By Norma Adams-Wade
Yes, grammar and pronunciation are wrong. Please ignore them.
But let’s do talk about teachers during this holiday season.
Why are teachers paid so poorly?
Ignored by legislators?
And treated as though they are second-class citizens?
During the Christmas, New Year’s, Hanukkah and Kwanzaa season, may we turn our attention to teachers and consider how to make life better for them in the coming year?
For starters, here are some target priorities: higher pay, more respect, improved working conditions, better sched- uling, better retirement plans, safer and more disciplined classrooms, reduce pressure to “teach to the test,” and more support from parents and community.
Reading some national reports recently about what teachers endure day-to-day was heart-wrenching. One blog drew tons of web comments from teachers sharing their personal career horror stories.
Such reports hit hard enough to make you want to rally – or bribe – lawmakers to seriously advocate for the nation’s rough- ly 3.5 million teachers. More teacher-friendly laws would demonstrate that parents and citizens realize and appreciate the valuable impacts that teachers have and have had on all our lives
Here are just a few revealing facts from national sources:
- Within the last five years, a beginning teacher’s average starting salary has been $36,141 and the average overall salary has been $56,383. Receiving no adjustments for inflation, the latter number has actually decreased since the 1999-2000 school year – meaning teachers have received no raises in 15 years. [U.S. News & World Report.]
- United States teachers make about 20 percent less than other professionals with similar education and experience….and…. about 20 percent resort to second and third jobs. [www.cnbc.com]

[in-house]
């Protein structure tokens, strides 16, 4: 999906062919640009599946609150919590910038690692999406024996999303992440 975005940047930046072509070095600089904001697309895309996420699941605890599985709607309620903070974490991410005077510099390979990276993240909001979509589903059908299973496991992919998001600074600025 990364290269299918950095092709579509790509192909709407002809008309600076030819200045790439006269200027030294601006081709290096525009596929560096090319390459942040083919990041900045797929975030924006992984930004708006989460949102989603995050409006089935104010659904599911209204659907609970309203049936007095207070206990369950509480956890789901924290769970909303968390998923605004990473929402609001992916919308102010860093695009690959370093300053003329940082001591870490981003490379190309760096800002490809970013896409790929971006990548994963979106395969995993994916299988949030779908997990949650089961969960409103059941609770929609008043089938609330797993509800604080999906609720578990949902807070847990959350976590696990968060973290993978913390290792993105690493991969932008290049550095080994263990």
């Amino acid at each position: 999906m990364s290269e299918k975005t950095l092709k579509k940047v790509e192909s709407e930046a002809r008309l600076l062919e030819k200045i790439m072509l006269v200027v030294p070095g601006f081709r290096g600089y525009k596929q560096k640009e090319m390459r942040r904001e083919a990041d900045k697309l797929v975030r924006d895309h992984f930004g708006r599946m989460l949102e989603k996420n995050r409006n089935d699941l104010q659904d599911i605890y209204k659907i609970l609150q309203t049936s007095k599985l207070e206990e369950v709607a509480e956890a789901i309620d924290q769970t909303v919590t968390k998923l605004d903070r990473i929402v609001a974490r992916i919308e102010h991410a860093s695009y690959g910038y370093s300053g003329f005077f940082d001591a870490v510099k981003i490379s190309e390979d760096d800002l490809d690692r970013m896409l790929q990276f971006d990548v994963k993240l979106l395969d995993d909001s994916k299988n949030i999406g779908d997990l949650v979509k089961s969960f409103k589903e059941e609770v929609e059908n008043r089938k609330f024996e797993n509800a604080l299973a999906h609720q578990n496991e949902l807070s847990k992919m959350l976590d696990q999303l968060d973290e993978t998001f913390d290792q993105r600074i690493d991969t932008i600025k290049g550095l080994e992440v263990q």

- Elaine Hutchinson, Oklahoma’s 2013 Teacher of the Year, has taught about 25 years and earned about $45,000 annually when she was featured by Time Magazine in 2018. She said she makes half of what her siblings make – an attorney, engineer and phys- ical therapist. She said of her engineer brother: “His bonus is more than my salary.” [Time Magazine]
- Teachers are only qualified for pensions after teaching for 25 years; only one-fourth reach that point; and because of inflation and receiving no cost-of-living raises, teachers earn 15 percent less than in 1999. [www.howigotjob.com] Also, teachers must live in the same state in order to collect their pension. [Time Magazine]
- Teachers have learned to live with the long-standing fact that they must pay for their own classroom supplies – a burden on their always meager salaries. Additionally, they are constantly asked to donate money and food items to help poor students and their families and to con- tribute to school hospitality coffers that fund staff parties and help co-workers bat- tling health issues and family emergencies. [blog www.toughnickel.com]
- Teachers often have to wait two, three or more hours to use the bathroom because they cannot step out while classes are in session….and… staff members far outnumber available faculty restrooms, so teachers often reluctant- ly have to use student restrooms…and…in student restrooms, teachers often end up having to stop some unsavory student behavior, which uses up teacher’s precious toilet break time. [blog wwwtoughnickel.com]
- The public-school work environment can be very challenging, sometimes dangerous. In her resignation letter, one teacher compared symptoms some teachers experience with those that a domestic violence hotline described for an abused spouse. “…replace ‘he’ with ‘public educa- tion,’ it would almost match perfectly,” the letter stated. [blog www.toughnickel.com] [To Be continued… Part II will discuss how teachers came to be so low in the food chain, current efforts that are changing some legislative minds, how teacher salaries compare with other professions, the role of women in teaching, how society takes advantage of a teach- er’s altruistic nature, a call to reassess testing, and what’s needed to improve classroom and school safety in an increasingly dangerous society.]